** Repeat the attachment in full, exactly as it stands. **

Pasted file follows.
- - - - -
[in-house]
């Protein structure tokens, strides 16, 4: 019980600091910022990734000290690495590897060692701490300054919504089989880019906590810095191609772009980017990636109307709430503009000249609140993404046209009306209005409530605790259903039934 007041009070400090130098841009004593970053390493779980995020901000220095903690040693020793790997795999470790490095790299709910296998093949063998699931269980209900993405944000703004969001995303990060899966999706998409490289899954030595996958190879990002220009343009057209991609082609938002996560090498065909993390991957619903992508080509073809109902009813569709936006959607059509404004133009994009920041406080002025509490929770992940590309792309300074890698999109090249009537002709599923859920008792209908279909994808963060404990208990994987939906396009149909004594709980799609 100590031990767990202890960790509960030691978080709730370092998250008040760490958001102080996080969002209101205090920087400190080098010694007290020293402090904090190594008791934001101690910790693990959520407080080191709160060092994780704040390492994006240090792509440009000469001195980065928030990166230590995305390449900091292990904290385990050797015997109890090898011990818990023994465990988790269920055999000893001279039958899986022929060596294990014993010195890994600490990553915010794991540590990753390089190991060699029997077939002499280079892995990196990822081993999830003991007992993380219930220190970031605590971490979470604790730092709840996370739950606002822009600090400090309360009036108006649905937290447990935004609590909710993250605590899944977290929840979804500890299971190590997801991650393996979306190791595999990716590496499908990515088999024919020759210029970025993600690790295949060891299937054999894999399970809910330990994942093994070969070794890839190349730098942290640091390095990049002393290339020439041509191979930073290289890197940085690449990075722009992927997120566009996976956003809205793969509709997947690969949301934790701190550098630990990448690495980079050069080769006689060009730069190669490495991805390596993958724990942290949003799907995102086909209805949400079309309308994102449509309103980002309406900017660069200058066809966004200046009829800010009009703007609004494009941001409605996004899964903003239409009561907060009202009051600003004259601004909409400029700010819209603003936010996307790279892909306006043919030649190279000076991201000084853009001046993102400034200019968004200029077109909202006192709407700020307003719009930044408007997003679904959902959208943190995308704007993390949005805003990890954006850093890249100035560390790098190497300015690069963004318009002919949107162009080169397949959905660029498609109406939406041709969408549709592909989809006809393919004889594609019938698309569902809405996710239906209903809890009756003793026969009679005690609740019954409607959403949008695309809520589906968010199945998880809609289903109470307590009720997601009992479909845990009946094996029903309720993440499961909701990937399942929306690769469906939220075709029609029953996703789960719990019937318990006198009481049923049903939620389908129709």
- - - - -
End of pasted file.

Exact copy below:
[in-house]
């Protein structure tokens, strides 16, 4: 019980600091910022990734000290690495590897060692701490300054919504089989880019906590810095191609772009980017990636109307709430503009000249609140993404046209009306209005409530605790259903039934 007041009070400090130098841009004593970053390493779980995020901000220095903690040693020793790997795999470790490095790299709910296998093949063998699931269980209900993405944000703004969001995303990060899966999706998409490289899954030595996958190879990002220009343009057209991609082609938002996560090498065909993390991957619903992508080509073809109902009813569709936006959607059509404004133009994009920041406080002025509490929770992940590309792309300074890698999109090249009537002709599923859920008792209908279909994808963060404990208990994987939906396009149909004594709980799609 100590031990767990202890960790509960030691978080709730370092998250008040760490958001102080996080969002209101205090920087400190080098010694007290020293402090904090190594008791934001101690910790693990959520407080080191709160060092994780704040390492994006240090792509440009000469001195980065928030990166230590995305390449900091292990904290385990050797015997109890090898011990818990023994465990988790269920055999000893001279039958899986022929060596294990014993010195890994600490990553915010794991540590990753390089190991060699029997077939002499280079892995990196990822081993999830003991007992993380219930220190970031605590971490979470604790730092709840996370739950606002822009600090400090309360009036108006649905937290447990935004609590909710993250605590899944977290929840979804500890299971190590997801991650393996979306190791595999990716590496499908990515088999024919020759210029970025993600690790295949060891299937054999894999399970809910330990994942093994070969070794890839190349730098942290640091390095990049002393290339020439041509191979930073290289890197940085690449990075722009992927997120566009996976956003809205793969509709997947690969949301934790701190550098630990990448690495980079050069080769006689060009730069190669490495991805390596993958724990942290949003799907995102086909209805949400079309309308994102449509309103980002309406900017660069200058066809966004200046009829800010009009703007609004494009941001409605996004899964903003239409009561907060009202009051600003004259601004909409400029700010819209603003936010996307790279892909306006043919030649190279000076991201000084853009001046993102400034200019968004200029077109909202006192709407700020307003719009930044408007997003679904959902959208943190995308704007993390949005805003990890954006850093890249100035560390790098190497300015690069963004318009002919949107162009080169397949959905660029498609109406939406041709969408549709592909989809006809393919004889594609019938698309569902809405996710239906209903809890009756003793026969009679005690609740019954409607959403949008695309809520589906968010199945998880809609289903109470307590009720997601009992479909845990009946094996029903309720993440499961909701990937399942929306690769469906939220075709029609029953996703789960719990019937318990006198009481049923049903939620389908129709």